I don't believe this is exactly true. When I get stock as part of my compensation, the value of the stock is treated as regular income. It's not until I sell the stock that the capital gains tax kicks in, and then it's on the difference between the value of the stock at the time I got it and the value of the stock at the time it was sold.
posted by Slothrup at 12:48 PM on August 8, 2012


actually never mind

Oh, sorry hoople, I didn't see your comment.
posted by Justinian at 12:48 PM on August 8, 2012


It's also a matter of having the discretionary income to spend on accountants and investing in tax shelters. Someone who makes a billion dollars is more likely to spend money avoiding even 1% of 'extra' tax than someone who makes $15,000 and can't even afford a copy of TurboTax, much less an accountant or a bank account in the Caymans. This is true even though the billionaire's $10 million is probably of less marginal utility than the poor person's $150.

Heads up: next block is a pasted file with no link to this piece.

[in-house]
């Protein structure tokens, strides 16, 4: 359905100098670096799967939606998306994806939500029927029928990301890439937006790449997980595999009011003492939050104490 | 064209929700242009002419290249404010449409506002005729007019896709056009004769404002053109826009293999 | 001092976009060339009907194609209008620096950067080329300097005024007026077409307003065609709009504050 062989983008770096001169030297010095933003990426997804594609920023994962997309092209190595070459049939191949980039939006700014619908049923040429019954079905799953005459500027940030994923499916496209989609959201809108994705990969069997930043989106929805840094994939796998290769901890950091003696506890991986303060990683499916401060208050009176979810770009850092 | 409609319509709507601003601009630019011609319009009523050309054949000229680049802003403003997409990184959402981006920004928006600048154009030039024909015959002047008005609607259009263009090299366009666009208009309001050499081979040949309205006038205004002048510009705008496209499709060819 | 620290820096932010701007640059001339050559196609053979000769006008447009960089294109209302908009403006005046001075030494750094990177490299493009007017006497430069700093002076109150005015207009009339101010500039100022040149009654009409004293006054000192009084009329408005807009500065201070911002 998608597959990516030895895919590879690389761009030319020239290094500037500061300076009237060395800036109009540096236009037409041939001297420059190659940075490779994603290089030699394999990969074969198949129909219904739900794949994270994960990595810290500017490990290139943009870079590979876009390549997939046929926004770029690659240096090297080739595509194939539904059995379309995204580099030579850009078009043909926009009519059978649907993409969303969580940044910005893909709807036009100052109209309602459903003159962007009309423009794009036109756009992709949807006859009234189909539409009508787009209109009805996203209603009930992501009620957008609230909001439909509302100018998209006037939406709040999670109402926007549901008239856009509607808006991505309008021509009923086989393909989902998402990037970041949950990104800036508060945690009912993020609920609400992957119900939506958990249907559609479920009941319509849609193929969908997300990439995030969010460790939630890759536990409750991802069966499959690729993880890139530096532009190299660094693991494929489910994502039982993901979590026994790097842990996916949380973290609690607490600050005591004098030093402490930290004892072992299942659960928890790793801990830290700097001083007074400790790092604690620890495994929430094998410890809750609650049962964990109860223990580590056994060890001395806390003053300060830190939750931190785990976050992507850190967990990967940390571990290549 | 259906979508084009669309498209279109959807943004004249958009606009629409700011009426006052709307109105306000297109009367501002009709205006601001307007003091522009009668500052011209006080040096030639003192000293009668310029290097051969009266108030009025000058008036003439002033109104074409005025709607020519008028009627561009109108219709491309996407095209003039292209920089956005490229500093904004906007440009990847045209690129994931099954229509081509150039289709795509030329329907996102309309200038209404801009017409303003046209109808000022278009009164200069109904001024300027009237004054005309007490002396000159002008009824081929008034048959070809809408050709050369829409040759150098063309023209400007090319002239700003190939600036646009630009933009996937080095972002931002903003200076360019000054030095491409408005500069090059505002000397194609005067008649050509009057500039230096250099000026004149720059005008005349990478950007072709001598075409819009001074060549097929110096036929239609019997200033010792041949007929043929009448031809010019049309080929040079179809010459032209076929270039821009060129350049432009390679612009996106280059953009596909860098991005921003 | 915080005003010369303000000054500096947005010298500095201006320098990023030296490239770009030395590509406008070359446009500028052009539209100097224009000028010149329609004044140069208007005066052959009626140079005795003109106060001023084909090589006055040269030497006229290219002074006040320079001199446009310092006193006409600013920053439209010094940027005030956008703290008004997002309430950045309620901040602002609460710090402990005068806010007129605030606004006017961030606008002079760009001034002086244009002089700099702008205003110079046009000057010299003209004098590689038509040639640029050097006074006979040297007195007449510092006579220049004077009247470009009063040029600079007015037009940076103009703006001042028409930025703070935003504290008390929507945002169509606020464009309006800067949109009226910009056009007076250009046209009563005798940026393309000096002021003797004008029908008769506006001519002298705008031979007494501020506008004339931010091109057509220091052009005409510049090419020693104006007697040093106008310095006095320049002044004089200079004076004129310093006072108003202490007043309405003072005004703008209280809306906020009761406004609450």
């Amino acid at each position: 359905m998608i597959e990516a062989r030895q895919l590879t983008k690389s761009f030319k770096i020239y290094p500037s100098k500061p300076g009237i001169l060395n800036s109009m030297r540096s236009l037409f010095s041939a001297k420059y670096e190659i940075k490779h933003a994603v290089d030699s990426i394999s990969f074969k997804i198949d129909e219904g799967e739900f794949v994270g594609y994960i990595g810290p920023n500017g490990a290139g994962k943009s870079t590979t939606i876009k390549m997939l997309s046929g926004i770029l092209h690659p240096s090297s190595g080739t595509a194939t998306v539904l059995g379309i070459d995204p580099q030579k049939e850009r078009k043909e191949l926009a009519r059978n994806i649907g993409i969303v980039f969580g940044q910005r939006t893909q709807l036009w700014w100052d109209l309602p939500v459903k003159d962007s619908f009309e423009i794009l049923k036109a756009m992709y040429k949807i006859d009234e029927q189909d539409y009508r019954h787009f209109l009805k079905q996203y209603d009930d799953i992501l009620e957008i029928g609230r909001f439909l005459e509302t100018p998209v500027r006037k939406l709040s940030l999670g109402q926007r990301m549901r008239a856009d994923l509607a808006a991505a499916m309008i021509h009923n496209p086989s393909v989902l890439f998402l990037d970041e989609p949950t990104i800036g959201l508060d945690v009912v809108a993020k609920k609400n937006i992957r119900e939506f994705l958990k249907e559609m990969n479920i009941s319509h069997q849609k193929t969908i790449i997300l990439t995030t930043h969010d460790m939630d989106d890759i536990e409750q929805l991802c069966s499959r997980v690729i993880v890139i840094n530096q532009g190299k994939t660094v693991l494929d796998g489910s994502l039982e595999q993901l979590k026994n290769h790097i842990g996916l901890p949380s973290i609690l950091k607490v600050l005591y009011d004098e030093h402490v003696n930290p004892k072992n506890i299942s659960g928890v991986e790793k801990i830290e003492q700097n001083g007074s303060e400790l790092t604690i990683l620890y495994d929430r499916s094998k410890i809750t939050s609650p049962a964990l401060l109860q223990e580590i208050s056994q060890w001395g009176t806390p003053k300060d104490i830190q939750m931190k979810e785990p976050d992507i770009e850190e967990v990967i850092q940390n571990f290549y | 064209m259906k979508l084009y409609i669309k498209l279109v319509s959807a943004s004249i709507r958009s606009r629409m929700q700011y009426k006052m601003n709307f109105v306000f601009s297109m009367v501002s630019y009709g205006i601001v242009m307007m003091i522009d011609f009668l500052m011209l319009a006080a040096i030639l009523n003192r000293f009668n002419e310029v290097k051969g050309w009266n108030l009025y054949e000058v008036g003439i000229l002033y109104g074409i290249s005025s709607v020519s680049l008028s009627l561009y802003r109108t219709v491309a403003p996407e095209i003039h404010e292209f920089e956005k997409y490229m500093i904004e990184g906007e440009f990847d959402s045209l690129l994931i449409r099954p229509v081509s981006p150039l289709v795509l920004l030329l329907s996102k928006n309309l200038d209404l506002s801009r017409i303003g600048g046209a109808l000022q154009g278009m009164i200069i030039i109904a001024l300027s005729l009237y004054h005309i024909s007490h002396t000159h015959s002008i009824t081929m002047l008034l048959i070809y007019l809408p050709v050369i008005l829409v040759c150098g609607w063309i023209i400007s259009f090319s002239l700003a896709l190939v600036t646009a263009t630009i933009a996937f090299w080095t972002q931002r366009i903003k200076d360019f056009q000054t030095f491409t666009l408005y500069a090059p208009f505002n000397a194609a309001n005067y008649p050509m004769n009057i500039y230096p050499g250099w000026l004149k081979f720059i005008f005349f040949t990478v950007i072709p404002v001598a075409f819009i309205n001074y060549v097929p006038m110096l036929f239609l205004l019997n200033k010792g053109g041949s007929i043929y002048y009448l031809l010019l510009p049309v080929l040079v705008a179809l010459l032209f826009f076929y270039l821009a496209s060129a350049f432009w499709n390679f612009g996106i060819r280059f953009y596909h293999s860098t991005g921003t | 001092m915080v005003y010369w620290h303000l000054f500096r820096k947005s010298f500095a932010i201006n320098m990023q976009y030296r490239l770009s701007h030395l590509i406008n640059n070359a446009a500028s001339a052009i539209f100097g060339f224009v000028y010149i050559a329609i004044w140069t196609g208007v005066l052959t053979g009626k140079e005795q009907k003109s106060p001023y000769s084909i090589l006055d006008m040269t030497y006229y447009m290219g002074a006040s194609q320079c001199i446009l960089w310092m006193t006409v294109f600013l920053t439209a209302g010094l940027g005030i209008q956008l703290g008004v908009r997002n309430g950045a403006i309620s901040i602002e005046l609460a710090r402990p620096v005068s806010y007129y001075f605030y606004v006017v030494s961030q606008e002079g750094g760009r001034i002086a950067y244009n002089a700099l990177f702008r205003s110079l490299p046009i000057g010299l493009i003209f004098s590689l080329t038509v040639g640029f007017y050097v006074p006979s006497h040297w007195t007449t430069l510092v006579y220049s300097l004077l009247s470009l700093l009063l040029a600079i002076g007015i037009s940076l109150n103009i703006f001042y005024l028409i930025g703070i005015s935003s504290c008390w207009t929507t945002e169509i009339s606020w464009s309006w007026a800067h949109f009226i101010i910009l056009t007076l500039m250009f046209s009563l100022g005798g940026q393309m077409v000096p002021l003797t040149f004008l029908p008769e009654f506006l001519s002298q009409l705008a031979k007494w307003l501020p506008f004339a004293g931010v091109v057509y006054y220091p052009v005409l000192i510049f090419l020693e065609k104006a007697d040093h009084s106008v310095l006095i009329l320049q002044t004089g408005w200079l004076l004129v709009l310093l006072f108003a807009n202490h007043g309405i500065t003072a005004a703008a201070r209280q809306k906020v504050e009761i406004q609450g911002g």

Yes - I agree with you on this point - which is what I was trying to say above.
posted by JPD at 12:48 PM on August 8, 2012


So the Beatles wrote Taxman.

The context was that George was genuinely working class and had no education to speak of. Up till the end of 1963 the Beatles were still being looked down on even by the guys in white lab coats who did the sound engineering at Abbey Road Studios.

Suddenly they were earning money for the government at such an enormous rate that they were awarded the MBE for it. It was actually a countercultural statement of theirs to not want to pay taxes to the shitty British establishment - and in fact shortly after the Taxman song, they set up a company called Apple designed to give money away to anyone who wanted to be creative.